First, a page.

MP launches campaign on cuts to education

Ian Lavery MP and Mike McDonald, from the NUT, outside the Northumberland Church of England Academy in Ashington.
Ian Lavery MP and Mike McDonald, from the NUT, outside the Northumberland Church of England Academy in Ashington.
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Wansbeck MP Ian Lavery has launched a campaign to oppose ‘the Conservative Government’s cuts to education’.

Mike McDonald, from the National Union of Teachers (NUT), joined the Labour MP for the launch.

Mr Lavery is ‘disgusted’ by the lack of government support for all our public services at present. He said: “With a crisis in the NHS, a meltdown in social-care funding, councils being forced to take extreme measures to protect their residents from vicious cuts to funding and now this fresh attack on education.

“The people of this country deserve investment and the people of Northumberland need to have their representatives do their duty and stand up against these cuts. That’s why I’m launching this campaign.”

As previously reported, according to data collated by the NUT and the Association of Teachers & Lecturers (ATL), Northumberland’s schools face a funding cut worth £13.3million. This will mean £343 less is spent for every pupil at a state school over the year.

The figures relate to the proposed national funding formula and the NUT says that the Government’s ‘refusal to allocate additional money to schools’ means that while some will gain from the changes, many schools will lose substantial amounts.

However, the Department for Education (DfE) disputed the figures, claiming that more than half of England’s schools will receive a cash boost. A spokesman said:“These figures are fundamentally misleading. School funding is at its highest level on record and will be more than £40billion in 2016/17.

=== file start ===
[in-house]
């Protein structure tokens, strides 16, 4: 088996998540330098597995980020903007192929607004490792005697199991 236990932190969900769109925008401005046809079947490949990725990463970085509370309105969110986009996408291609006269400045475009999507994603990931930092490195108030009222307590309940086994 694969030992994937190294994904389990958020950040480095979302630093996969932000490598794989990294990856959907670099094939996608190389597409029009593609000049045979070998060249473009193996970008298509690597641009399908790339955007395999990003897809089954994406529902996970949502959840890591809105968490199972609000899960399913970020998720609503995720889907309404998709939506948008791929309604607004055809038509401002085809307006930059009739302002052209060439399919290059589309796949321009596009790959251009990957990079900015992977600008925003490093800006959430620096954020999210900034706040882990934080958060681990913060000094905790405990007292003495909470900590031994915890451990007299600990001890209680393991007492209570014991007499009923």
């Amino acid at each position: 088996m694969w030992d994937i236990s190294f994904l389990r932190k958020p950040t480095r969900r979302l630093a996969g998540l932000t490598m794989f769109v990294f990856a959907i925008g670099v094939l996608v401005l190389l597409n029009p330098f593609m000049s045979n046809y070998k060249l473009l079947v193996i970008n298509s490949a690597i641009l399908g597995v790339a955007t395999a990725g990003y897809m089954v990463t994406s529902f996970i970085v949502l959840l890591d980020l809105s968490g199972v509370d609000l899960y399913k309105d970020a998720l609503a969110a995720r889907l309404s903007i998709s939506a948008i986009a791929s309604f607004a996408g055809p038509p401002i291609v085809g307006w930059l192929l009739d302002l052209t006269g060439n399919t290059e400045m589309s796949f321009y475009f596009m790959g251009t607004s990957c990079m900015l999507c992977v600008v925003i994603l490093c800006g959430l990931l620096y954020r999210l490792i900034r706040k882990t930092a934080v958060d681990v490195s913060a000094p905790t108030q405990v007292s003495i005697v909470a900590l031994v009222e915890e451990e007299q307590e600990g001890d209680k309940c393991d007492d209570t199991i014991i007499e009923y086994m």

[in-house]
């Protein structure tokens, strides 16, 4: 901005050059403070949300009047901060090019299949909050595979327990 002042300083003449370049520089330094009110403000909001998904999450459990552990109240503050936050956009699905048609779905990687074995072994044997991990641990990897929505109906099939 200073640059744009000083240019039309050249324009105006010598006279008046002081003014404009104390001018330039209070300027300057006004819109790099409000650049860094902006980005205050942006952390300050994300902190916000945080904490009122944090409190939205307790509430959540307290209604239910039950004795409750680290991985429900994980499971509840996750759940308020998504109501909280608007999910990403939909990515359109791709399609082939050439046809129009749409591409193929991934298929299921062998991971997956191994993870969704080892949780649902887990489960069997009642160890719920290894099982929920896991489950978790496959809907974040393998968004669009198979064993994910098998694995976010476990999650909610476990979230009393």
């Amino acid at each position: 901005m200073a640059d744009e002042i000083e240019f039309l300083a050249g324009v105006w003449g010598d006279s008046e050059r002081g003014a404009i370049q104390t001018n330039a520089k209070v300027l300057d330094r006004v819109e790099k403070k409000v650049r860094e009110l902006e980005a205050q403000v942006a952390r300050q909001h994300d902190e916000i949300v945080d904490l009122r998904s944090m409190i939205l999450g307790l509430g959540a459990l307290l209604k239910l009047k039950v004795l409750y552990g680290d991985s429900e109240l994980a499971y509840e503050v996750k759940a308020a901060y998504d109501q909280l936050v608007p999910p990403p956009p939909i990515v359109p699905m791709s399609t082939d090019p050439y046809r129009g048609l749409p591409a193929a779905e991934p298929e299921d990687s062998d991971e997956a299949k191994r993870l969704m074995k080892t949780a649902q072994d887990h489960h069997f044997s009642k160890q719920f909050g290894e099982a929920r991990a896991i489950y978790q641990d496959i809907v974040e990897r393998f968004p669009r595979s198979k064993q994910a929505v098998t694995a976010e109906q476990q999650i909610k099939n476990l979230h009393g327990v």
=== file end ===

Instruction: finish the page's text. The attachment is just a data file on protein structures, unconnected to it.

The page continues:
“They have completely ignored the fact that as pupil numbers rise so will the amount of money schools receive. To suggest that we are taking money out of the system is simply incorrect.”

Meanwhile, Northumberland’s secondary and high-school headteachers are raising serious concerns about the dire financial situation they are facing.

Almost all of their schools face significant deficits this year and next, with some running into six-figure sums, according to a statement from the Northumberland Association of High School Headteachers (NAHSH).

Con Todd, secretary of NAHSH, said: “We are deeply concerned that the quality of educational provision for Northumberland children will suffer as a consequence.”

Reacting to this, a DfE spokesman said: “We are going to end the historical postcode lottery in school funding and under the proposed national schools funding formula, more than half of England’s schools will receive a cash boost.

“Northumberland’s funding would go up by more than £2million if the proposed new funding formula was implemented. We are consulting on the factors that will make up the formula and we know that it is important that we get this right so that every pound of the investment we make in education has the greatest impact.”